We were at an impasse.
Chris was nearing the end of his 30-day treatment program, and we didn’t know what was next.
He wanted to come home. I didn’t think he was ready. I didn’t think I was ready.
As he worked through the end of his program with his counselor, they explored other options: a transitional living house or going to live with someone else.
I explained to Chris my reservations, how I was still adamant about keeping our girls safe, both physically and emotionally. While it was hard for them with Chris gone, we had our routines and a new normal. Chris coming home and possibly relapsing was too much uncertainty for me. If that happened, he’d have to leave again. I couldn’t imagine putting the girls through that again, so he wasn’t to come back yet. He needed more time. He needed more sobriety.
Plus, we hadn’t even begun to address the shambles of our marriage. As Chris got sober and the fog of constant alcohol left, he was becoming more of the kind, patient, loving man I married, but there was still a lot of things we needed to address and heal.
I told him I didn’t yet know if he was just an asshole and I hated him, or I hated his addiction which made him an asshole. Because so much of his drinking was done in secret, I thought for years he was just an asshole. So untangling those feelings from my husband and attributing them to addiction was hard, confusing, and tedious.
Understanding where our marriage was and the fears I had about hurting the girls more, I told Chris it just wasn’t best for him to come home.
But as I told him this, I was asking for people to pray specifically about what should happen next. If someone called or texted or sent me a message about praying, I gave them few details but a very direct request: please pray for the next step for Chris and that whatever happens, it would be the best option for all of us.
I wanted to say with complete certainty he shouldn’t be in the house again but I wanted it to be God’s will and not mine.
So the people prayed.
During this time, I was reading The Road Back to You by Ian Morgan Cron and Suzanne Stabile. I was learning in brutally honest ways how my tendencies were helping and hindering my life. I was taking a hard look at where my motivations are and how my God-given personality traits can be used in healthy and unhealthy ways.
(If you haven’t read the book yet, please stop reading this blog post and immediately go get it. It will crack you open in a way nothing else has. The way the Enneagram has helped me see myself and others clearer is life-altering.)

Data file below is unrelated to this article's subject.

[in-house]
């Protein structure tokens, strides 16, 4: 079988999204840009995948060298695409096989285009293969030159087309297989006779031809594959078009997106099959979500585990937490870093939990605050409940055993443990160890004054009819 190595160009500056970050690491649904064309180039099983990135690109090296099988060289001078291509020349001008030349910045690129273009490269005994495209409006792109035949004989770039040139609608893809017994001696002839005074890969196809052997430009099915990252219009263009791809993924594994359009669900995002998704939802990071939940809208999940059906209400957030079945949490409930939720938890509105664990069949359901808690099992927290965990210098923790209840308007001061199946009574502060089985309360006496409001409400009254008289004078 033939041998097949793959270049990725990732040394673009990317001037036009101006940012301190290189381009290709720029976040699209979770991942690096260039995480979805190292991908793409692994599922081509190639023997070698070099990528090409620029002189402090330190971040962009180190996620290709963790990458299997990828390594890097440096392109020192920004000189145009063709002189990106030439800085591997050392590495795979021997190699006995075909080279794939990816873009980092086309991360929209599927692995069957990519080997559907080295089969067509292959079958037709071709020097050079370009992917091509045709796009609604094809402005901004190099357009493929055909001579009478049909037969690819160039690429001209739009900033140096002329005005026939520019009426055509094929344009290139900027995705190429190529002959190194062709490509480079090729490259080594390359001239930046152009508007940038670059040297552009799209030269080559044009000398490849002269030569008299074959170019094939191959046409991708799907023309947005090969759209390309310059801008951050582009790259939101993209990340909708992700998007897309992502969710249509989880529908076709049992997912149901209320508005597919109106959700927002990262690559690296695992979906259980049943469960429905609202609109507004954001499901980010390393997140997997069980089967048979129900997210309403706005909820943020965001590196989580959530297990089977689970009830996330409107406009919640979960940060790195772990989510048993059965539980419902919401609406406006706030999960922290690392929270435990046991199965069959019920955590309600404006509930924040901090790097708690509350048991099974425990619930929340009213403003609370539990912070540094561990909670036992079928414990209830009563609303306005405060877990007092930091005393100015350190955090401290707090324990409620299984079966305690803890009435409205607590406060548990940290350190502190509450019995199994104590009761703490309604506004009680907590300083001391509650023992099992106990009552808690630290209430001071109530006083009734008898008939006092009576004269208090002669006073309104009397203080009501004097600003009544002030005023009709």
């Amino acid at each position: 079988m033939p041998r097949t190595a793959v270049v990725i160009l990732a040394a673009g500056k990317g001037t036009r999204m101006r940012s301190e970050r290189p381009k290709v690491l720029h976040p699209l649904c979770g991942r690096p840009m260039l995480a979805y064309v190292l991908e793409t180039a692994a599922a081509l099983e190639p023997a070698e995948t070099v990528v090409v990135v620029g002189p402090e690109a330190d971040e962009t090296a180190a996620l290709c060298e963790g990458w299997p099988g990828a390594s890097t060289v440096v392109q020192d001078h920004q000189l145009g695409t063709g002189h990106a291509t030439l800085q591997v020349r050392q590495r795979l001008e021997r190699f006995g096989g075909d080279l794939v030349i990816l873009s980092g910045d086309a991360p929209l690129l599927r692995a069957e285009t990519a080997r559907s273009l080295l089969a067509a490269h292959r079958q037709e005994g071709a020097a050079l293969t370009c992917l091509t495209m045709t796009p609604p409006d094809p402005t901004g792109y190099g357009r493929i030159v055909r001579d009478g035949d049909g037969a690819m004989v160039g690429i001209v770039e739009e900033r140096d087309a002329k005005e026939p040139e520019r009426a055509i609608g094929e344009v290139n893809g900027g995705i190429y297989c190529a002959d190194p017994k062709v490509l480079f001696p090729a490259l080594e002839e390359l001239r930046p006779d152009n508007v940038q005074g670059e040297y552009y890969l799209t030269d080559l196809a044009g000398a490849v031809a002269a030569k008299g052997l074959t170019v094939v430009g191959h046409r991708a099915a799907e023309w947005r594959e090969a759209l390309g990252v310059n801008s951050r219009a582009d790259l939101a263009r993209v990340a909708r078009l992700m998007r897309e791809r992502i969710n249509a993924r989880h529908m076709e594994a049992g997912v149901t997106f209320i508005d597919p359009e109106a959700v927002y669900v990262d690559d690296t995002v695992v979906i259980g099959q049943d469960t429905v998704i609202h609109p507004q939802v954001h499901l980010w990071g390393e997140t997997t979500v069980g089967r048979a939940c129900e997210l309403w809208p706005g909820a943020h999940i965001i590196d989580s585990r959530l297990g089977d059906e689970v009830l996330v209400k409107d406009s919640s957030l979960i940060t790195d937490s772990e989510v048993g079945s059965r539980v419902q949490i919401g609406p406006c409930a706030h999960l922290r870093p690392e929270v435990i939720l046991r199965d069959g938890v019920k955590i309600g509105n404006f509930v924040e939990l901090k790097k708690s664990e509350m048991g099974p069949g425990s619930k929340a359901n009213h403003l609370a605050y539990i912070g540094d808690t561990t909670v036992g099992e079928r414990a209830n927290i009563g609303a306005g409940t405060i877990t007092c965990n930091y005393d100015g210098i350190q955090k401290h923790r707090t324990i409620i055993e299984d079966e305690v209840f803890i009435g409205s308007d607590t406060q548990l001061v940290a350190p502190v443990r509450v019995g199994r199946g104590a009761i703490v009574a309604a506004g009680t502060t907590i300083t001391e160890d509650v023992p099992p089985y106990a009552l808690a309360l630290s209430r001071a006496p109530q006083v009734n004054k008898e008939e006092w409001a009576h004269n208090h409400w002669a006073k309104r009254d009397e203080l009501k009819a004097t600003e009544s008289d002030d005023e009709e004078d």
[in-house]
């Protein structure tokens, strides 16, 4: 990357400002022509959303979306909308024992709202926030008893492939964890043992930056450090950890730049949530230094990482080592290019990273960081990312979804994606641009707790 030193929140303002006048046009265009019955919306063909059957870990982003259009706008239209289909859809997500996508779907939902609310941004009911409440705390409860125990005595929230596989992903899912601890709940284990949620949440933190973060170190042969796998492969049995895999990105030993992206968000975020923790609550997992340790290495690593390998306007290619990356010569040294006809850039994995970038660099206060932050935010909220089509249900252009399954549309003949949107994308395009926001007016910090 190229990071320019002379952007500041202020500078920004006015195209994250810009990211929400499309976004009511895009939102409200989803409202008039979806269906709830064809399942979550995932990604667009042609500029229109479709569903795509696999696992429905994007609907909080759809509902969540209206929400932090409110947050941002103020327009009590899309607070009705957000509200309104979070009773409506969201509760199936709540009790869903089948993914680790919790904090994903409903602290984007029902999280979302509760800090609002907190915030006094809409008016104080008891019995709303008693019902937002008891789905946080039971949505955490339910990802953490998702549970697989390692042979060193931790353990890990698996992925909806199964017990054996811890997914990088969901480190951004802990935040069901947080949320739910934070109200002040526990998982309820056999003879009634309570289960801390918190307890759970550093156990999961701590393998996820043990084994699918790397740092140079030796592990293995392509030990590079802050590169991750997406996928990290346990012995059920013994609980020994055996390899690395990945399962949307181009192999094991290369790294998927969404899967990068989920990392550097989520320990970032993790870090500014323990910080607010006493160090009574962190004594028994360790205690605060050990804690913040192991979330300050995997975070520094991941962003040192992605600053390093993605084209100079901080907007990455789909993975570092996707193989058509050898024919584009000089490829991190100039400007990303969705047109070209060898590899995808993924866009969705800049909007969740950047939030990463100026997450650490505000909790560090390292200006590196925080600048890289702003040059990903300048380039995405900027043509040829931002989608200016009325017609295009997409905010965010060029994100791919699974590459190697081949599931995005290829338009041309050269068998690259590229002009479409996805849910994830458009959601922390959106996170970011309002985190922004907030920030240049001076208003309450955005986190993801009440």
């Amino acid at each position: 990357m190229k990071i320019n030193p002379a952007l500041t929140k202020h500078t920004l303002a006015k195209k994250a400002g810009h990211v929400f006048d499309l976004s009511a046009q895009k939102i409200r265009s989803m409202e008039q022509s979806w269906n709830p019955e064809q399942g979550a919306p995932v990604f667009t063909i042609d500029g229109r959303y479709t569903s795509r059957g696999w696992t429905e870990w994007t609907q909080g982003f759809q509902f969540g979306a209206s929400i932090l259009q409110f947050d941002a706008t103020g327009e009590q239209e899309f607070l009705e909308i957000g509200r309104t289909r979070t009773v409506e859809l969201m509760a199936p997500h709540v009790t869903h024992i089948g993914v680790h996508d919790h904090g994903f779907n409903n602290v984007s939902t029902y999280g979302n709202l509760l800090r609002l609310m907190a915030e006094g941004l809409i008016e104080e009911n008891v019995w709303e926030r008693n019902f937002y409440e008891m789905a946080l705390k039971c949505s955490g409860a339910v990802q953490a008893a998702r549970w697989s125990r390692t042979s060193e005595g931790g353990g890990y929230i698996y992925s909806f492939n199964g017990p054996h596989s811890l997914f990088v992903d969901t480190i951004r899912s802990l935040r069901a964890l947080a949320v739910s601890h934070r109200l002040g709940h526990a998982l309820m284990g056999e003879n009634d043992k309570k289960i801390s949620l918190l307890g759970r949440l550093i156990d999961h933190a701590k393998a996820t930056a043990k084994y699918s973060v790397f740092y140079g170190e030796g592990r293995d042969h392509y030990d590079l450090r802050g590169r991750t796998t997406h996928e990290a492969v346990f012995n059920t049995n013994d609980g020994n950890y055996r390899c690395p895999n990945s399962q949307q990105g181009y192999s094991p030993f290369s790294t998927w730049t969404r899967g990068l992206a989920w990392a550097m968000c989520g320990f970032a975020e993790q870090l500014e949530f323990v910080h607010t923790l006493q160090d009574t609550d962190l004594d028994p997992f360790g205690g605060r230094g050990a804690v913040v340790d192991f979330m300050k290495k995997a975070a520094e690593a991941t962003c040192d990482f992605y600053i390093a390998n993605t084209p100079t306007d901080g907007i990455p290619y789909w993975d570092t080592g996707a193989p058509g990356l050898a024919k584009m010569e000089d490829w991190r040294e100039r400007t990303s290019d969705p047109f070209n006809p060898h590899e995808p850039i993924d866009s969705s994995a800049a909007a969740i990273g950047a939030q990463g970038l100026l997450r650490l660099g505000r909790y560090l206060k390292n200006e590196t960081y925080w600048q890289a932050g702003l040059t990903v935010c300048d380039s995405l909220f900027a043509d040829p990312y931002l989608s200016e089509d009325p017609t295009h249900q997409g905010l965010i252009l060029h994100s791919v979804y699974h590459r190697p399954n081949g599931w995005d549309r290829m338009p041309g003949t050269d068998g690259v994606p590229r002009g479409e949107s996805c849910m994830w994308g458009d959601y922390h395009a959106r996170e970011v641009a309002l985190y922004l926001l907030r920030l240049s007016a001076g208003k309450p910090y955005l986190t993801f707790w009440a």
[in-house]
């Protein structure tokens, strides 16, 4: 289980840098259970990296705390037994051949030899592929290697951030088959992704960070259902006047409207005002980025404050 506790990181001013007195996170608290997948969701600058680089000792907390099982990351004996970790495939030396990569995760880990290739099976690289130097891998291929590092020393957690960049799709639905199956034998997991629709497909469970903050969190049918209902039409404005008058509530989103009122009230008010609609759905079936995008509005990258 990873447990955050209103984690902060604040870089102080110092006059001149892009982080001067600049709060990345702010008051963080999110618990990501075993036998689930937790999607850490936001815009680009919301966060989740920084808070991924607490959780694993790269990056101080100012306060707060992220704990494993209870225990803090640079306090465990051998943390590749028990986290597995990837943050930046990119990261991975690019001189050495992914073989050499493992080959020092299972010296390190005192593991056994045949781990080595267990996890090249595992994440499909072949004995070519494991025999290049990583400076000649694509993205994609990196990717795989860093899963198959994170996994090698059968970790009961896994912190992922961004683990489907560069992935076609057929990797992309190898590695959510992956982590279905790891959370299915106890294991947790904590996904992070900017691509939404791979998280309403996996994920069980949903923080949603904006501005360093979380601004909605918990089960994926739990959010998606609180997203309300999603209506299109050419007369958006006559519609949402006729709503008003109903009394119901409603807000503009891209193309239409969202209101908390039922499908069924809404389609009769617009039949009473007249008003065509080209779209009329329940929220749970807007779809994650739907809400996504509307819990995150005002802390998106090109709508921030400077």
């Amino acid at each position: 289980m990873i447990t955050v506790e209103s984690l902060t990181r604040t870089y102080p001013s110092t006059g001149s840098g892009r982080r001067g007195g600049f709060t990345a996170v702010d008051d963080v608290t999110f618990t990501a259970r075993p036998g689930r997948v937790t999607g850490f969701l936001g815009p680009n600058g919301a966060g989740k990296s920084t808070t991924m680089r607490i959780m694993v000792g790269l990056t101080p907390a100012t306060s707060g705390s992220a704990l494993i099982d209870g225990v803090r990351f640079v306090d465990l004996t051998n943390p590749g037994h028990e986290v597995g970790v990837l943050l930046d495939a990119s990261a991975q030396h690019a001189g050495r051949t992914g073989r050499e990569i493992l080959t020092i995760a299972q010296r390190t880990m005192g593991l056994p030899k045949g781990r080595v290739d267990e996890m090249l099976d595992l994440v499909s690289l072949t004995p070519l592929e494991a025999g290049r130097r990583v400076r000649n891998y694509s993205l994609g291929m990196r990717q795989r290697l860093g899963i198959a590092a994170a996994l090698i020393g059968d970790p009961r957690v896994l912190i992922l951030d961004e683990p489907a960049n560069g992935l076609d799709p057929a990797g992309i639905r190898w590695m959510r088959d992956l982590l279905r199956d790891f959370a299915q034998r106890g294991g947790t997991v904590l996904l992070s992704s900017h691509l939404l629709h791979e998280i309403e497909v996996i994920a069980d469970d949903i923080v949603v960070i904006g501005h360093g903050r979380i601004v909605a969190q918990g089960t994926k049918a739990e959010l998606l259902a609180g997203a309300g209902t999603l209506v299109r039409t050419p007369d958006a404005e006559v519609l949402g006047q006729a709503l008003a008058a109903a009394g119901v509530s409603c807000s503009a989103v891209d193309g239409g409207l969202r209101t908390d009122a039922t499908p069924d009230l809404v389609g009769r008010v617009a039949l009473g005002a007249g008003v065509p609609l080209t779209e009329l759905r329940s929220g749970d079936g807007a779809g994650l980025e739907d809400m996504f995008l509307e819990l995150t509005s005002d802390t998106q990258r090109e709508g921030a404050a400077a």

I’m an eight on the Enneagram; also known as the Challenger. I’m here to say hard things, lead others, and stand up for justice. I’m motivated by fear—not fear of others but fear of being controlled and fear of being betrayed. There are a million other things that make up my personality, but reading that book was difficult because no one should know me that well. It’s a little too exposing.
So I’m reading this book, processing through all the things it’s helping me understand, and praying about what’s next for Chris.
And I keep hearing this one answer from God when I pray. One word: fear. I ignore it because it’s probably just me, not God, and every time I ask what Chris should do next, where he should go, how we should proceed, what I should do about my marriage, I just keep hearing that one word.
So I sit with it for a while, I sit with it for days. What about fear? Fear of what? And then I hear it plain as day, what would I do next if I wasn’t afraid?
I know the answer to this before I want to. I know what I would do if I took fear out of the picture. I know what happens next if I wasn’t living afraid. I know what God has been reminding me again and again through this season.
I need to ask Chris to come home even if I don’t want to. Even if I’m afraid about what could happen.
I can’t control this. God is in control, not Mary Graham. And while I am doing everything I can to control what little I actually have control of, God is telling me to let him do this. To let him take care of me and the girls and Chris and just be obedient.
That night on the phone, I tell Chris through tears he can come home. When his thirty days is up next week, he can come back to our house and try again. I’m afraid and fearful, but I know it’s what I’m supposed to do.
He listens and soon we get off the phone.
Two days later, he calls me with his answer: No, he’s not coming home.